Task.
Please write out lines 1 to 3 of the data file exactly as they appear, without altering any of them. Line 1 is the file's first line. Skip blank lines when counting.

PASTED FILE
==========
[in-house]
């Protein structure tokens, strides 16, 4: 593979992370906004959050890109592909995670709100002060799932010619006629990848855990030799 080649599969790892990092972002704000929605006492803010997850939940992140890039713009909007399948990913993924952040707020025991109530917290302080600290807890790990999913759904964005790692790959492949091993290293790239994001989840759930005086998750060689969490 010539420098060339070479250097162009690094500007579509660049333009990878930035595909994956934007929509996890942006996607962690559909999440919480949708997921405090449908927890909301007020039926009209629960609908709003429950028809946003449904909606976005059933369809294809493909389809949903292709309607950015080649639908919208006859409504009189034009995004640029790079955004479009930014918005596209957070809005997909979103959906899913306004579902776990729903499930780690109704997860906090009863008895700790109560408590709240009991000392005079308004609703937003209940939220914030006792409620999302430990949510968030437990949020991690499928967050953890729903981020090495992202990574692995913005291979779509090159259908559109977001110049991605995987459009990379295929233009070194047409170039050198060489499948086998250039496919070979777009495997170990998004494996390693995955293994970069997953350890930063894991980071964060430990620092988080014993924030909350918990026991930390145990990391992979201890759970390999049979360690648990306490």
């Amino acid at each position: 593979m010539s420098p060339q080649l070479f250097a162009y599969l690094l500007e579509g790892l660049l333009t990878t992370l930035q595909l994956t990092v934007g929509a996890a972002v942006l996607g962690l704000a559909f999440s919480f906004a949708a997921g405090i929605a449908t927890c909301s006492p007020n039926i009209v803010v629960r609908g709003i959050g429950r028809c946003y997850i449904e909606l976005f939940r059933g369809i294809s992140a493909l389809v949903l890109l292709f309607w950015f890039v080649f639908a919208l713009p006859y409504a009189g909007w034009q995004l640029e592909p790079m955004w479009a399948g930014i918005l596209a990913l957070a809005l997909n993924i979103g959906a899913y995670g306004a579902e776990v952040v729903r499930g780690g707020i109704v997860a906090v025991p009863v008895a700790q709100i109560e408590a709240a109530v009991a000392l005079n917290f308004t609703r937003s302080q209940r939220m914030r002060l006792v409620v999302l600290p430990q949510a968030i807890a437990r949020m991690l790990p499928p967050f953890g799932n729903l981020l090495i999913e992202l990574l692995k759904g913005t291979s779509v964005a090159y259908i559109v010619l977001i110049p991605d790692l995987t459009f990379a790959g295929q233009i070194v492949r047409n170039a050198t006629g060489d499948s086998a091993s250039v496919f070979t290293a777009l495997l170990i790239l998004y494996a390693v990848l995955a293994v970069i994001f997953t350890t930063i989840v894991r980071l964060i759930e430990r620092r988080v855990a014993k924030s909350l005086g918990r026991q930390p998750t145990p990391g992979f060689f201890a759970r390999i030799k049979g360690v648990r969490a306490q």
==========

[in-house]
């Protein structure tokens, strides 16, 4: 593979992370906004959050890109592909995670709100002060799932010619006629990848855990030799 080649599969790892990092972002704000929605006492803010997850939940992140890039713009909007399948990913993924952040707020025991109530917290302080600290807890790990999913759904964005790692790959492949091993290293790239994001989840759930005086998750060689969490 010539420098060339070479250097162009690094500007579509660049333009990878930035595909994956934007929509996890942006996607962690559909999440919480949708997921405090449908927890909301007020039926009209629960609908709003429950028809946003449904909606976005059933369809294809493909389809949903292709309607950015080649639908919208006859409504009189034009995004640029790079955004479009930014918005596209957070809005997909979103959906899913306004579902776990729903499930780690109704997860906090009863008895700790109560408590709240009991000392005079308004609703937003209940939220914030006792409620999302430990949510968030437990949020991690499928967050953890729903981020090495992202990574692995913005291979779509090159259908559109977001110049991605995987459009990379295929233009070194047409170039050198060489499948086998250039496919070979777009495997170990998004494996390693995955293994970069997953350890930063894991980071964060430990620092988080014993924030909350918990026991930390145990990391992979201890759970390999049979360690648990306490």
């Amino acid at each position: 593979m010539s420098p060339q080649l070479f250097a162009y599969l690094l500007e579509g790892l660049l333009t990878t992370l930035q595909l994956t990092v934007g929509a996890a972002v942006l996607g962690l704000a559909f999440s919480f906004a949708a997921g405090i929605a449908t927890c909301s006492p007020n039926i009209v803010v629960r609908g709003i959050g429950r028809c946003y997850i449904e909606l976005f939940r059933g369809i294809s992140a493909l389809v949903l890109l292709f309607w950015f890039v080649f639908a919208l713009p006859y409504a009189g909007w034009q995004l640029e592909p790079m955004w479009a399948g930014i918005l596209a990913l957070a809005l997909n993924i979103g959906a899913y995670g306004a579902e776990v952040v729903r499930g780690g707020i109704v997860a906090v025991p009863v008895a700790q709100i109560e408590a709240a109530v009991a000392l005079n917290f308004t609703r937003s302080q209940r939220m914030r002060l006792v409620v999302l600290p430990q949510a968030i807890a437990r949020m991690l790990p499928p967050f953890g799932n729903l981020l090495i999913e992202l990574l692995k759904g913005t291979s779509v964005a090159y259908i559109v010619l977001i110049p991605d790692l995987t459009f990379a790959g295929q233009i070194v492949r047409n170039a050198t006629g060489d499948s086998a091993s250039v496919f070979t290293a777009l495997l170990i790239l998004y494996a390693v990848l995955a293994v970069i994001f997953t350890t930063i989840v894991r980071l964060i759930e430990r620092r988080v855990a014993k924030s909350l005086g918990r026991q930390p998750t145990p990391g992979f060689f201890a759970r390999i030799k049979g360690v648990r969490a306490q």